5.5 to 7.5 in
10 to 11 in
26 to 31.5 g
The Blue Grosbeak is a medium-sized songbird found in North and Central America. The male Blue Grosbeak displays stunning plumage with deep blue feathers on its body and head, while the female has more subdued brownish tones. Both sexes have a thick, conical bill, which gives them their name “grosbeak,” meaning large beak.
These birds prefer open habitats such as grasslands, brushy areas, and woodland edges. Blue Grosbeaks are known for their melodious songs, which consist of a series of rich and varied notes. They primarily feed on seeds and insects, using their strong beaks to crack open seeds and forage on the ground or in low vegetation.
Where to Spot Washington’s BlueBirds
Being a devoted birdwatcher with a particular affection for blue birds, I have ventured across the stunning landscapes of Washington state, pinpointing several locations renowned for their bird diversity. Here are the top 5 spots, carefully curated, that boast the greatest assortment of birds, including an array of blue bird species:
Nisqually National Wildlife Refuge: Located near Olympia, this refuge is a haven for birdwatchers. With its diverse habitats of estuaries, freshwater marshes, open water, and forested uplands, it attracts a wide variety of bird species, including the Western Bluebird.
Spokane River Centennial Trail: This trail stretches for miles along the Spokane River and offers a variety of habitats for birds. Keep an eye out for Mountain Bluebirds in the open areas and riparian zones.
Mount Rainier National Park: This iconic national park offers a variety of habitats from lowland forests to subalpine meadows. The park is home to a diverse range of birds, including the stunning Steller’s Jay.
San Juan Islands: The diverse habitats of these islands attract a variety of bird species. Look out for the vibrant Western Bluebird and the striking Belted Kingfisher.
Ridgefield National Wildlife Refuge: Located in the Columbia River floodplain, this refuge offers a mix of habitats, including wetlands, grasslands, and woodlands. It is a great spot to see the Western Bluebird and the Tree Swallow.
1. Coeur d’Alene National Forest 2. Sawtooth National Recreation Area 3. Boise National Forest
FAQs on Blue Bird Species Found in Washington
What are the common blue colored birds found in Washington State?
Washington State is home to a variety of blue colored birds. One common species is the Western Scrub Jay, a stocky bird with a blue head, wings, and tail, a gray belly, and a white throat with a blue necklace. Another common blue colored bird is the Red-breasted Nuthatch, which has a blue back and wings, a reddish chest, and a white throat with a black head stripe. The Pinyon Jay, another blue bird found in Eastern Washington, has a mostly blue body with a lighter gray belly. Additionally, the Black-throated Blue Warbler, a migratory bird with black wings, a black head, and a blue back, can also be found in Washington State during its migration. Lastly, the Purple Martin, a migratory bird with a dark blue-purple body, can be found nesting in natural cavities or nest boxes during the breeding season in both Western and Eastern Washington.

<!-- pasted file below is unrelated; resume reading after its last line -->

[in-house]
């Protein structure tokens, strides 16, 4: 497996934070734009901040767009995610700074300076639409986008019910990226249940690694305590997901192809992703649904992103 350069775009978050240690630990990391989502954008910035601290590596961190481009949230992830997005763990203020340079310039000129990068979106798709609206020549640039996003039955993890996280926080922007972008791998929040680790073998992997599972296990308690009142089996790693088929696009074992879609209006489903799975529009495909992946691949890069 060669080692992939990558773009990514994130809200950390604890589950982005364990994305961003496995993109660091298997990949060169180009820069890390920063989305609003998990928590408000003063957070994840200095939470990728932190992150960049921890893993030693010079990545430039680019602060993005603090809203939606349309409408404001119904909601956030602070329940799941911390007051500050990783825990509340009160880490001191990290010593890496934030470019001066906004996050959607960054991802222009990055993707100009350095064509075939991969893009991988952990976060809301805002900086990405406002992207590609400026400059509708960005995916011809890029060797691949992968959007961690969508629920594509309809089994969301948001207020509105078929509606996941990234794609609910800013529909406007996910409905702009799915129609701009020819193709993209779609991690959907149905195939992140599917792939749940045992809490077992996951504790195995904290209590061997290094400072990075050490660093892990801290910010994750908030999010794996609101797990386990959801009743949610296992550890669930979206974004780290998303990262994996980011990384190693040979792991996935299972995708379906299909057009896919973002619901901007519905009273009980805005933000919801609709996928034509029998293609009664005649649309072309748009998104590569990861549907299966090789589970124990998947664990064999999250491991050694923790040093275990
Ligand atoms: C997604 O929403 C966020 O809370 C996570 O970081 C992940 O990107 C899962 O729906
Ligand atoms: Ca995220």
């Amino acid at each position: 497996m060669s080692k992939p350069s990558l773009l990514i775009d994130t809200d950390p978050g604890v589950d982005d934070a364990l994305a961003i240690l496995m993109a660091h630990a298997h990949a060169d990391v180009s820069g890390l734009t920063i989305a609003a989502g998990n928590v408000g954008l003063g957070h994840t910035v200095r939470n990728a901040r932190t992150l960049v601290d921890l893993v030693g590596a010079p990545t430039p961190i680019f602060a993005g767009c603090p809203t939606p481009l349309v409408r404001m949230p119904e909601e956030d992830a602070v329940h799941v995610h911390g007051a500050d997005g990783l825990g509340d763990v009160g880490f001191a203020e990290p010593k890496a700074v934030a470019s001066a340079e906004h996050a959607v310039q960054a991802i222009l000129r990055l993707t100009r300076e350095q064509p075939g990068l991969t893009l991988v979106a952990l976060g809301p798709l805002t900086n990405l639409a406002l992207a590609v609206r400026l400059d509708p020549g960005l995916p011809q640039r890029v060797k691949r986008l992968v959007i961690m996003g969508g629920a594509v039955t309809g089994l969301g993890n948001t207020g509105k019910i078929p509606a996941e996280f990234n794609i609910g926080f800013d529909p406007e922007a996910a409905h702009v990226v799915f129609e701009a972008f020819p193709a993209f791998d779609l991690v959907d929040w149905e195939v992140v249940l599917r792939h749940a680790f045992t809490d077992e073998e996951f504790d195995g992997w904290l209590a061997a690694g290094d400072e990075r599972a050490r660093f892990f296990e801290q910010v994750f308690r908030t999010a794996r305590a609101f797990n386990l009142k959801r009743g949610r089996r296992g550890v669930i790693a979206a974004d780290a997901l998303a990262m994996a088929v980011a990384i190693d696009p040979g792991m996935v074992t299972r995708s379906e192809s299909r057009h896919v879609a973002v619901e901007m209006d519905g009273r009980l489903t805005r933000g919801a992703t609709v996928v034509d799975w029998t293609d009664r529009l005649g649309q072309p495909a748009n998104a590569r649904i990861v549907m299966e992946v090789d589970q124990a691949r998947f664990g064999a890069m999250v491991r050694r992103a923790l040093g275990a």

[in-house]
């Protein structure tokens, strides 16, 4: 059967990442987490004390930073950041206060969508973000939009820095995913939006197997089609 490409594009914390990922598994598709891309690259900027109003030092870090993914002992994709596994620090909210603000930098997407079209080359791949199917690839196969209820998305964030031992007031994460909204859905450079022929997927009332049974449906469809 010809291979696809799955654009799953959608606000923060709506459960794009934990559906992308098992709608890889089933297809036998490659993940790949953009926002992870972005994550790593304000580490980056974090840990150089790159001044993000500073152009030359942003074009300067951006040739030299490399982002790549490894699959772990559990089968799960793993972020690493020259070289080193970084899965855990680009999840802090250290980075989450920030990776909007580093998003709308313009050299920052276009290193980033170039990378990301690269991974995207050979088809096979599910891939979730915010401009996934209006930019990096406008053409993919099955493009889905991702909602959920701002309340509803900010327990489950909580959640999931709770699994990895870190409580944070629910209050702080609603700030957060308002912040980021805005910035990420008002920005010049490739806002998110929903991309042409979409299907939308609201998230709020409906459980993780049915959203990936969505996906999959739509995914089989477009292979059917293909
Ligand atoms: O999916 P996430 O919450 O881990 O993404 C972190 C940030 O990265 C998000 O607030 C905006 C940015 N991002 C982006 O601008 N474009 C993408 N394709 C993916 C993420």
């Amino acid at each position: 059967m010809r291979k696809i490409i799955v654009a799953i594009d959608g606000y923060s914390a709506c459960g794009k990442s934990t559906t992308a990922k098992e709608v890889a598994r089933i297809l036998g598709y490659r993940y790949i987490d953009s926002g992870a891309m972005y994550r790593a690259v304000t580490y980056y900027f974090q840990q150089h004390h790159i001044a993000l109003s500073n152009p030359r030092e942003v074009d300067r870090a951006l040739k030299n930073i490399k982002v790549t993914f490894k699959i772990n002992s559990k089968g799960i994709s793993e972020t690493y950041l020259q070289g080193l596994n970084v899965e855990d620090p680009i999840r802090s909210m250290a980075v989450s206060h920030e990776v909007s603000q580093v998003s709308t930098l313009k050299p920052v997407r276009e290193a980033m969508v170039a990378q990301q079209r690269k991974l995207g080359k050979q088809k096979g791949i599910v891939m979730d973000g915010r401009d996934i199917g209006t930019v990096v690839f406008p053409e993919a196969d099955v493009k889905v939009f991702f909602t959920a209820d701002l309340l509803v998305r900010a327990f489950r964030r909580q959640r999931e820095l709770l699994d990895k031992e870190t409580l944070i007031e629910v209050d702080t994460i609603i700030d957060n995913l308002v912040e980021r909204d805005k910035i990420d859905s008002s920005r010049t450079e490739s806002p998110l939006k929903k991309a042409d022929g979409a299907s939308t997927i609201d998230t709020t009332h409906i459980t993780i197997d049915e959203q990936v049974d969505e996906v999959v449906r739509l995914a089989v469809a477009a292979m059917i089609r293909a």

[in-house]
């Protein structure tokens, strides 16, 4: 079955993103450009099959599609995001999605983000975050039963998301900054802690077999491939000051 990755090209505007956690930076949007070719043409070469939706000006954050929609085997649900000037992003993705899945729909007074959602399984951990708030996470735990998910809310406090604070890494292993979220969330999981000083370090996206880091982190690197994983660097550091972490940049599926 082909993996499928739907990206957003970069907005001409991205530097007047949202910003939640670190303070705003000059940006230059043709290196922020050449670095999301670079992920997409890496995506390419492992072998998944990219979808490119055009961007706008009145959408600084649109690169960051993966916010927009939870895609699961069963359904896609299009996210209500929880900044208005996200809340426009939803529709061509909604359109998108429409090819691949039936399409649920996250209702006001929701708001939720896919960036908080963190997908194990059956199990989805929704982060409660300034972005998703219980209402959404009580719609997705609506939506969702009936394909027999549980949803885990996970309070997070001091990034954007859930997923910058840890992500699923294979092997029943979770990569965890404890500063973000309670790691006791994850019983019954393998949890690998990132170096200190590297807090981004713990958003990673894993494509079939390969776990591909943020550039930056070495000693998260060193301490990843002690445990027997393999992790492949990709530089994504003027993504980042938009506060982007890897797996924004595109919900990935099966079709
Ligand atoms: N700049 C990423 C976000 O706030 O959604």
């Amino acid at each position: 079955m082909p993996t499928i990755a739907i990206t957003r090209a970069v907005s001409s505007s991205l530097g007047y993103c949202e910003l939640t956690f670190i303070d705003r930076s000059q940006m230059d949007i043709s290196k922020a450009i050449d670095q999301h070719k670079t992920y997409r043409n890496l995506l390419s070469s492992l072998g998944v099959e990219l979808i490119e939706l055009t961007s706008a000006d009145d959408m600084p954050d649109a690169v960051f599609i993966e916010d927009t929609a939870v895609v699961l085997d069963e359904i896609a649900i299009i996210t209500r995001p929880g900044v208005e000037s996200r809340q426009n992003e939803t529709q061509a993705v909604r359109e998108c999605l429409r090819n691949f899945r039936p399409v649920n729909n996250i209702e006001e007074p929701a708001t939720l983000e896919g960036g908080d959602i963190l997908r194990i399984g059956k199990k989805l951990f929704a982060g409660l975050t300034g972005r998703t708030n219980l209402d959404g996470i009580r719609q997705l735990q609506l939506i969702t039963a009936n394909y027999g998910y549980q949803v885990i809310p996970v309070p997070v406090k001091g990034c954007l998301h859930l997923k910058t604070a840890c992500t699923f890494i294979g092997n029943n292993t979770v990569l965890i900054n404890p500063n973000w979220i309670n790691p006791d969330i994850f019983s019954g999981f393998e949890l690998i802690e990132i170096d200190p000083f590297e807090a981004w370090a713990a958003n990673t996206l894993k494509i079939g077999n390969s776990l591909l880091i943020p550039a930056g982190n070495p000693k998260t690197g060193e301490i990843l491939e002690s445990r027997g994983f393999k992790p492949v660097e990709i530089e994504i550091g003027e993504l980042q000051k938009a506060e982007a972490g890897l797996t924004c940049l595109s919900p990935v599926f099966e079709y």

What do blue colored birds eat?
Blue colored birds, like the Western Scrub Jay and the Purple Martin, have varied diets that include both animal and plant matter. Western Scrub Jays primarily eat insects, small fruits, and seeds, including sunflower seeds and acorns. They are also known to eat other birds’ eggs and young birds. Purple Martins primarily eat insects caught in flight, but will also consume small fruits during the non-breeding season. The Red-breasted Nuthatch primarily feeds on insects found in tree bark, but will also consume seeds and small fruits. Providing bird feeders with sunflower seeds and white proso millet can attract these blue colored birds to your backyard.
What habitats do blue colored birds prefer?
Blue colored birds can be found in a variety of habitats across Washington State and Eastern North America. The Western Scrub Jay is typically found in mixed forests with scattered trees and shrubs, as well as in urban and suburban areas. The Purple Martin prefers open areas near water, where insect populations are abundant. They nest in cavities, either natural or provided by humans in the form of nest boxes. The Red-breasted Nuthatch is commonly found in coniferous and mixed forests. The Black-throated Blue Warbler prefers deciduous forests, especially during the breeding season, while the Pinyon Jay is found in pinyon-juniper woodlands and other open, dry habitats.
What are some tips for attracting blue colored birds to your backyard?
Attracting blue colored birds such as the Western Scrub Jay, Red-breasted Nuthatch, Purple Martin, and Tree Swallow to your backyard involves several steps. First, provide food by setting up bird feeders filled with sunflower seeds and white proso millet, favorites of many blue birds. Next, provide water through a bird bath or shallow water source, and nesting sites by installing nest boxes suitable for cavity-nesting birds. Planting native vegetation, trees, and shrubs that produce small fruits and berries will provide a natural food source. Lastly, maintain a safe environment by keeping cats indoors, being mindful of window collisions, and placing feeders and baths at a safe distance from windows and potential predators.